Until the early 20th century Classical Chinese (文言 wényán), was the main form of writing in China. There many regional variations in the forms of characters, and they also changed over time, but they were standardised during the Qin Dynasty (秦朝 - 221–206 BC). Classical Chinese was also used in Korea, Japan and Vietnam before they adapted Chinese characters to write their own languages and developed their own scripts.
In Classical Chinese most words were monosyllabic and written with a single character. However, during the 1920s a new form of written Chinese modelled on spoken Mandarin was developed with many words with two of more syllables. Most Chinese publications since then have been written in this form, which is known as 白话 [白話] (báihuà), though some Classical Chinese constructions, especially proverbs, are still used.
Every character has to fit into the same amount of space - an imaginary square - no matter how complex it is. This system was established a Prime Minister Li Si (李斯 - c. 280-208BC) during the Qin Dynasty, who is also credited with creating the Small Seal Script (小篆) There are no spaces between characters and the characters which make up multi-syllable words are not grouped together, so when reading Chinese you not only have to work out what the characters mean and how to pronounce them, but also which characters belong together.
The Chinese writing system is an open-ended one, meaning that there is no upper limit to the number of characters. The largest Chinese dictionaries include about 56,000 characters, but most of them are archaic, obscure or rare variant forms. Some scholars suggest up there are up to 90,000 characters, many of which are not listed in dictionaries and were created only for one ruler, person or purpose.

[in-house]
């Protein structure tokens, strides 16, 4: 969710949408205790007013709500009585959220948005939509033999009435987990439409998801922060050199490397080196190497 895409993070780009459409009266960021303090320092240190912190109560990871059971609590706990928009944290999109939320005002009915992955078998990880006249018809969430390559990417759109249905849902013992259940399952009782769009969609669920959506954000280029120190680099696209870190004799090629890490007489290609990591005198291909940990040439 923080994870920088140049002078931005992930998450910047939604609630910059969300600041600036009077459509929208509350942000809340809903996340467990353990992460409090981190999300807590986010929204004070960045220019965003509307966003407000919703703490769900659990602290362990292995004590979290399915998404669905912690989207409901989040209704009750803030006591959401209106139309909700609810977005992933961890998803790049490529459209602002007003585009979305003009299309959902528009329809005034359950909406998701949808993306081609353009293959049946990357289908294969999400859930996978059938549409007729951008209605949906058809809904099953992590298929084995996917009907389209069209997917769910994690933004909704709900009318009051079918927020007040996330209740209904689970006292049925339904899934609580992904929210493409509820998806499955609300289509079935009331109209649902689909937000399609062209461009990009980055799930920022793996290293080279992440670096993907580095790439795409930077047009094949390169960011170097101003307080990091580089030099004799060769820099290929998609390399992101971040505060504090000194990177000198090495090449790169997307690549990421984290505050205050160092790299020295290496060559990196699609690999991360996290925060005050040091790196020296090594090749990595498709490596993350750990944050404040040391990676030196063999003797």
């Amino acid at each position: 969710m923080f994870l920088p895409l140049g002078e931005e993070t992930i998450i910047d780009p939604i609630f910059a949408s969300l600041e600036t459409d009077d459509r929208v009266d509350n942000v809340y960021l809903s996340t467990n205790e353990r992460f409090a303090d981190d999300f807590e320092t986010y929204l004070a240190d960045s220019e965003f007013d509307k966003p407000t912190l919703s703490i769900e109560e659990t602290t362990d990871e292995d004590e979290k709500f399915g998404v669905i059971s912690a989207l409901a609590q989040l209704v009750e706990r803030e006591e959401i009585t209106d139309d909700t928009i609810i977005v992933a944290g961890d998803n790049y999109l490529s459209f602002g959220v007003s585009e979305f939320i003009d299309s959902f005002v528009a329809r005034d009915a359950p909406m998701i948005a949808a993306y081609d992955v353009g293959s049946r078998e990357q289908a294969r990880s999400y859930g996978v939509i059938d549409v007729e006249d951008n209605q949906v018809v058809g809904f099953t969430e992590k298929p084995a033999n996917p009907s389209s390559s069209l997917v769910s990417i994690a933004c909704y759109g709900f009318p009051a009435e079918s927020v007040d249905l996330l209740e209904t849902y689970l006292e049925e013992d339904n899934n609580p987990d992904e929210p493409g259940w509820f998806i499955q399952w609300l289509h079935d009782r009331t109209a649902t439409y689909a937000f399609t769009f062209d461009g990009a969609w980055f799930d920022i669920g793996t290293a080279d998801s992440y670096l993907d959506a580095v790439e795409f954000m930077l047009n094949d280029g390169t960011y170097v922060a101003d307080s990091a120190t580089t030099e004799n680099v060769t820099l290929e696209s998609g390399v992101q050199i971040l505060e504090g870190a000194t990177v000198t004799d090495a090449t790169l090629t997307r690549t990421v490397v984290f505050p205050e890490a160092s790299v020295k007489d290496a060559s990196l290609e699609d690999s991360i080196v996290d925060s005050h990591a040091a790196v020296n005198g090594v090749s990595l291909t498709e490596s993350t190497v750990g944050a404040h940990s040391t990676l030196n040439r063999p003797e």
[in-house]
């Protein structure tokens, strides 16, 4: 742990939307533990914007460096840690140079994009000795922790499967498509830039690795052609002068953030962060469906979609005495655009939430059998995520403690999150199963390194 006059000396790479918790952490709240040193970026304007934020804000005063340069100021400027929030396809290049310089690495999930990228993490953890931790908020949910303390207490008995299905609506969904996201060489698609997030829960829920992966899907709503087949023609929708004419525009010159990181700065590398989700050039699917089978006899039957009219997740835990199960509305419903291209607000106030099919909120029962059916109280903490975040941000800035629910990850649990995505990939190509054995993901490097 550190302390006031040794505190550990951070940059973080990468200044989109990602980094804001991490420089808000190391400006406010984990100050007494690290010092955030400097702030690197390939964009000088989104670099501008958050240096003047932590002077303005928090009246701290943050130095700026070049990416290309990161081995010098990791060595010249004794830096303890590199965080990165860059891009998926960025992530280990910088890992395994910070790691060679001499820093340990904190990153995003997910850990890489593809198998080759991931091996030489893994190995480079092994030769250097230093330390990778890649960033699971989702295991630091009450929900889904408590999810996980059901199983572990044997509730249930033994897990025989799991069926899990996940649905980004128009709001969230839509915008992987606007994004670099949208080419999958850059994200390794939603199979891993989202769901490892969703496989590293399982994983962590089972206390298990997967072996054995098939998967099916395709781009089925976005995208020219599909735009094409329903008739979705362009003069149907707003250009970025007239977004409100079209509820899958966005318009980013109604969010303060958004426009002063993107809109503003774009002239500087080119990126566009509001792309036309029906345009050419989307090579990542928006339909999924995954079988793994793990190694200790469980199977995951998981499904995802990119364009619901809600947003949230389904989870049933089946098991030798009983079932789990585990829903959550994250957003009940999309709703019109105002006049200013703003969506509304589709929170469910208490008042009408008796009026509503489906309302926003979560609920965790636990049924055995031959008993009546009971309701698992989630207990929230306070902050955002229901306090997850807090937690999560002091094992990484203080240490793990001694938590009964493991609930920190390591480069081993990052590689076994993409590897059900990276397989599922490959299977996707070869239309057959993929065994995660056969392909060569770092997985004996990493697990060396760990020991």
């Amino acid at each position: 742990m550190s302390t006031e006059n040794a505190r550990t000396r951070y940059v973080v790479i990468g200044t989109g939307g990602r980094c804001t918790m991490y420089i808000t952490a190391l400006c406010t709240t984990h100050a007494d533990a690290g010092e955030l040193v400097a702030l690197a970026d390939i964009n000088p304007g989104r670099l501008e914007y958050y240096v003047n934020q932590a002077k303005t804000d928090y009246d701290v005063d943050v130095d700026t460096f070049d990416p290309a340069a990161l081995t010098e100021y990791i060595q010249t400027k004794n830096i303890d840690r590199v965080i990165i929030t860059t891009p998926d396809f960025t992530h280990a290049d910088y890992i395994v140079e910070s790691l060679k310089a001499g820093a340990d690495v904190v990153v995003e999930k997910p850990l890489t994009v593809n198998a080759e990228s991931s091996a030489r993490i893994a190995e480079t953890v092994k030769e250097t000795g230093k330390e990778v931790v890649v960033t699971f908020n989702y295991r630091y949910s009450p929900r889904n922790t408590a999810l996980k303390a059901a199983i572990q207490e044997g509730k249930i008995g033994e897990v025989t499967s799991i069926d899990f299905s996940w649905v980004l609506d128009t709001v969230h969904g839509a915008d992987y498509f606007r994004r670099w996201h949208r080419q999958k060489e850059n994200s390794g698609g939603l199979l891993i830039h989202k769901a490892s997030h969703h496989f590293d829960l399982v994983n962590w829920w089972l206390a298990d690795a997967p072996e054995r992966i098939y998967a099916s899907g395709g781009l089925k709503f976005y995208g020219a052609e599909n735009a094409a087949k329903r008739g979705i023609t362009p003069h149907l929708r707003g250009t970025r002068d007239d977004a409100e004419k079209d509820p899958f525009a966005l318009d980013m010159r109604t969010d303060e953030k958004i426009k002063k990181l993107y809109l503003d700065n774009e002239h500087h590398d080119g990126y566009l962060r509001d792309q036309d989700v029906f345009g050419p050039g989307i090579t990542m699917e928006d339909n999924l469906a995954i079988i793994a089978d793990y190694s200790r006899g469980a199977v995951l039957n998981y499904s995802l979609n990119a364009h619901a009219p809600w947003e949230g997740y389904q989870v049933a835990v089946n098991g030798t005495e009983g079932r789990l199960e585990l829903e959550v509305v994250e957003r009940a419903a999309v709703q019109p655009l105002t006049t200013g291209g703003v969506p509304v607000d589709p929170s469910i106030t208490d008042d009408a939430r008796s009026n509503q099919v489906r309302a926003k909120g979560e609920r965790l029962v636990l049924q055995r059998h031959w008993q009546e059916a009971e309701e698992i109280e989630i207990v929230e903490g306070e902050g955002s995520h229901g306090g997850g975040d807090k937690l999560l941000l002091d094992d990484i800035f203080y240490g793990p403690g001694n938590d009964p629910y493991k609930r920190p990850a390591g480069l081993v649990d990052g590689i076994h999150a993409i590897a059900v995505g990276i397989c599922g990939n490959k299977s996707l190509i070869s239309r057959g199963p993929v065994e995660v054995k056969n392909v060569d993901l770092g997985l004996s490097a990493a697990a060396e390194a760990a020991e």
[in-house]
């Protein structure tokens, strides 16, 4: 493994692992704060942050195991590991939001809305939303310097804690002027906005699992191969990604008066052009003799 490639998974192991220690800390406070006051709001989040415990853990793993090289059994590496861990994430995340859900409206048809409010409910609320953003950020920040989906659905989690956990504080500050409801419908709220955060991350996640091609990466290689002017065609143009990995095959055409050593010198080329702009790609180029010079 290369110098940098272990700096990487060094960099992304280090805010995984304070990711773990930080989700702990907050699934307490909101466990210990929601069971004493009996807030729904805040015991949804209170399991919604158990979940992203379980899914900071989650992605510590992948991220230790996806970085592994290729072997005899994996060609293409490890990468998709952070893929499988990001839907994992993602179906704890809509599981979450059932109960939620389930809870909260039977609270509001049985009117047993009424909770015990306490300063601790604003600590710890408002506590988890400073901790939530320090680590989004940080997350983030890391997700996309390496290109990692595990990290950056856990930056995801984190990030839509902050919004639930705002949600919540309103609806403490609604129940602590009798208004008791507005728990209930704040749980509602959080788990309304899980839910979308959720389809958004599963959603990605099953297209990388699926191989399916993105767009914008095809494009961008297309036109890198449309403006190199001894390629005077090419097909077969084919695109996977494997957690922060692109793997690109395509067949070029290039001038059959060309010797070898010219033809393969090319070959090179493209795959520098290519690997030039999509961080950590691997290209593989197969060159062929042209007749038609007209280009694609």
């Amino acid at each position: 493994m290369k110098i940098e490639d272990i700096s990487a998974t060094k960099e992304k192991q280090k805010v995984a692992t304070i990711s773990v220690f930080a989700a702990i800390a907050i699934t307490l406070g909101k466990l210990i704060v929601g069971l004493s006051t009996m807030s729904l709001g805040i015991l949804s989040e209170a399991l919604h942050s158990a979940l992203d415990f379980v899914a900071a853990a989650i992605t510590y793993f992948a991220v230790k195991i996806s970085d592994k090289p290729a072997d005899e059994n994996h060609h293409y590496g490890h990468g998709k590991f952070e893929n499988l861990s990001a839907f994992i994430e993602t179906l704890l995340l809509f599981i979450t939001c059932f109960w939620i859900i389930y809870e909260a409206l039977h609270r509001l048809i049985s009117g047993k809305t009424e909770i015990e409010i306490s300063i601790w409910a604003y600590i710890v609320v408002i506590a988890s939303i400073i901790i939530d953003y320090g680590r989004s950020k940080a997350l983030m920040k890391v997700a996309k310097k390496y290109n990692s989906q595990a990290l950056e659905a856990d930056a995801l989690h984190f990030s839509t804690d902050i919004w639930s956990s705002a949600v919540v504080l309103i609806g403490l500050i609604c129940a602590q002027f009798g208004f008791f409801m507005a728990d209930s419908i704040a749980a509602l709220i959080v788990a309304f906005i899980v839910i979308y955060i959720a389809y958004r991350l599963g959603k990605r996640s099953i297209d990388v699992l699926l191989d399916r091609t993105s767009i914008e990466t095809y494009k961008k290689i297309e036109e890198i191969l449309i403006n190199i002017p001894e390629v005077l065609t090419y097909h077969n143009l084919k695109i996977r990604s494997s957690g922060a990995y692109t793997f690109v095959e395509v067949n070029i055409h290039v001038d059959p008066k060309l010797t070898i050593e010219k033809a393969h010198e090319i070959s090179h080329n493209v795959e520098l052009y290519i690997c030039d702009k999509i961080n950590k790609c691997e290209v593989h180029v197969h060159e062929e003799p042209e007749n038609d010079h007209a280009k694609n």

Knowledge of about 3,000 characters enables you to read about 99% of the characters used in Chinese newspapers and magazines. To read Chinese literature, technical writings or Classical Chinese though, you need to be familiar with at least 6,000 characters.
Knowledge of characters alone is not sufficient in order to read Chinese however - you also need to know what they mean in context and when combined together with other characters. For example, the character 快 (kuài) on its own can mean fast, quick, sharp, straightforward, happy or soon. In combination with other characters it can mean others things:
Source: LINE Dict Chinese-English
Chinese characters are written with the following twelve basic strokes:
A character may consist of between 1 and 64 stokes. The strokes are always written in the same direction and there is a set order to write the strokes of each character. In dictionaries, characters are ordered partly by the number of stokes they contain.
The 39-stroke character (3 x thunder) means "the sound of thunder" and is always written doubled (靐靐). The 48-stroke character (3 dragons) means "the appearance of a dragon walking".
There are approximately 1,700 possible syllables in Mandarin, if you include the tones - only 400 or so if you ignore the tones. This compares with some 8,000 in English. As a result, there are many homophones - syllables which sound the same but mean different things. These are distinguished in written Chinese by using different characters for each one.
Not all the following characters are pronounced with the same tone, so to Chinese ears they sound different, but to Western ears they probably all sound the same. These syllables can be distinguished in speech from the context and because most of them usually appear in combination with other syllables.